North-South Divide: Steve Walsh Talks Interpretation, Inconsistency and Improvement

Consistency – the key to refereeing. Described as the “holy grail” by International Rugby Board (IRB) CEO Brett Gosper, but so often lacking among rugby’s top match officials. We hear with monotonous regularity those involved with the game bemoaning the variations that plainly exist between referees at the highest level, and have done for a number of years. The manner in which different individuals interpret some of the game’s key aspects, the scrum and the breakdown, is a subject constantly being debated. Even something as simple as a forward pass, and what constitutes one, is policed with altering attitudes by the sport’s elite whistleblowers.

This week, I spoke to veteran test-match referee Steve Walsh in connection with a feature piece on the IRB’s new scrum directive set to appear on The Rugby Blog in the coming weeks. The New Zealander was typically forthright and frank in his views on the perceived gap between the breakdown interpretations of one referee and the next at elite level. In the eyes of many, including Walsh, this gap is at its most glaringly obvious between officials in the Southern Hemisphere and their Northern counterparts.

“I think we have got a separation at the breakdown, and that is very much split North and South, I believe.

“In the last meeting between referees, we finally nailed down that there is a difference at the breakdown regarding defending players putting their hands past the ball, trying to steal the ball, and not supporting their bodyweight. We need to nut out how we’re going to fix that at this stage.”

This was an issue that reared its ugly head this summer, as the British and Irish Lions took on Australia in one of the sport’s flagship events. The interpretations of the test match referees – Chris Pollock (NZ), Craig Joubert (South Africa) and Romain Poite (France) – varied wildly from week to week. In the opening clash, Lions head coach Warren Gatland claimed that Pollock “crucified” his side at the breakdown, particularly illustrious centre Brian O’Driscoll. Walsh is not so sure.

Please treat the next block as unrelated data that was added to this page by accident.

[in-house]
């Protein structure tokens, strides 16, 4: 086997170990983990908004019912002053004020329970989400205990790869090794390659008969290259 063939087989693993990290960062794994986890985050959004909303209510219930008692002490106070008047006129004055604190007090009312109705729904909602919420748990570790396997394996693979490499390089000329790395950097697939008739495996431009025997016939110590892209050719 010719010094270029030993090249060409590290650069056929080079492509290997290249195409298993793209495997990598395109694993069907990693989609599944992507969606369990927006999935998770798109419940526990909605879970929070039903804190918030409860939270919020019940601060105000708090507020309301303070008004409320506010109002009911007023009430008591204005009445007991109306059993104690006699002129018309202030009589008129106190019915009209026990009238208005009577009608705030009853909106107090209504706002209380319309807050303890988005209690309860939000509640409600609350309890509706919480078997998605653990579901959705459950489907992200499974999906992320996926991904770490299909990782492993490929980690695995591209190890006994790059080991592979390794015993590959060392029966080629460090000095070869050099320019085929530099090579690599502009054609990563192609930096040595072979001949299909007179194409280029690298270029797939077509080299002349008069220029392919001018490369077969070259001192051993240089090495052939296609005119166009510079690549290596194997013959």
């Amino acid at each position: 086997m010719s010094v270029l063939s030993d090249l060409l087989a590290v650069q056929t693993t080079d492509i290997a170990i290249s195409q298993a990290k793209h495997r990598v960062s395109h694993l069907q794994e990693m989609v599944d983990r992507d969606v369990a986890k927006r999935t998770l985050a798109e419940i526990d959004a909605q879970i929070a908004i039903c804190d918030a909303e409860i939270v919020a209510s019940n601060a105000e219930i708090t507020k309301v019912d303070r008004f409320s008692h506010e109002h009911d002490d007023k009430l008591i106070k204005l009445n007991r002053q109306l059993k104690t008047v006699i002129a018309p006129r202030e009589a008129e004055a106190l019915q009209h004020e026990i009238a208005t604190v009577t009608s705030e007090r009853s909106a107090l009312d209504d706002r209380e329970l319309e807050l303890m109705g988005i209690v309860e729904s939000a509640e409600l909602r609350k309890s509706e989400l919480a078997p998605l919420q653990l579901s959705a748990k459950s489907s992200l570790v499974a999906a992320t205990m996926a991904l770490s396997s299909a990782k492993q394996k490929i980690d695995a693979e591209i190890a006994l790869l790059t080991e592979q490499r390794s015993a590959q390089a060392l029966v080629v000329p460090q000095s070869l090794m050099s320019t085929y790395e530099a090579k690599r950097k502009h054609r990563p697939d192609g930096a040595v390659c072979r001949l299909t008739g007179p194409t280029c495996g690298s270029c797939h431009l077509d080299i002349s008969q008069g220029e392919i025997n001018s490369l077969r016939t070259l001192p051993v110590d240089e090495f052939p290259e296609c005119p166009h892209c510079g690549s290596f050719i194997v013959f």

“There were two penalties against O’Driscoll in the first test-match for, I suppose, not supporting his bodyweight.

“The referee knows he made a mistake on one of them, but the other one, I would say that my colleagues and I in the Southern Hemisphere absolutely thought that he was right, and the penalty was correct.

“Whereas almost all the Northern Hemisphere guys thought that both penalties were wrong. So there is a split regarding supporting bodyweight at the breakdown and attacking the ball – we need to be better at that. That’s where the biggest difference is at the moment.”

That the performance of a referee dominated the headlines in the wake of, at the time, comfortably the biggest game of the season, spoke volumes on a problem that has niggled away at the sport for a number of years.

It is important, here, to remember that, given the solo nature of refereeing, a particular individual may be marginally more stringent than another in any given area, and this is a point Walsh is keen to acknowledge.

“The majority of the differences are around maybe culturally or individually how we see things.

“Whether we’re technically minded or more liberal in our approach – that’s human nature, and you’re never going to get away from it, because that just comes down to individuals. For example, you might have an accountant, who’s very rigid in the way he sees certain things versus a musician, who’s more liberal.”

Some argue that the weather conditions in the Northern Hemisphere versus the Southern Hemisphere dictate, to an extent, the style of play teams adopt, and that referees have adapted to officiate accordingly. The Kiwi describes how the resultant philosophies of referees from different parts of the globe may affect their interpretations.

“I need to mention how we reward the ball-carrying team versus non-ball-carrying team.

“The statistics show that the team without the ball get penalised roughly 75% of the time down south, whereas up north the split is about 60-40.”

But surely, in a sport with one set of laws for all, this cannot be possible? Perhaps more importantly, what are the IRB and High Performance Match Official Manager Joël Jutge doing about it? Walsh maintains that, from a previous state of denial, the governing body and the elite panel of referees are now taking steps to tackle the problem.

“I was talking to the boss, Joël Jutge, about this, and I think he was happy that we’ve now nailed down what the differences are, instead of us all saying “No, it’s ok, there are no problems”.”

“Knowing those two things is important to at least be able to put a stake in the ground and say ‘this is where we’re at now, where do we need to get to where everyone in the game – players, coaches, spectators, media and referees – is happy? How do we get there? What does it look like?’ That’s the next stage between now and our next meeting in January – halfway through the Northern Hemisphere season and before the Six Nations.”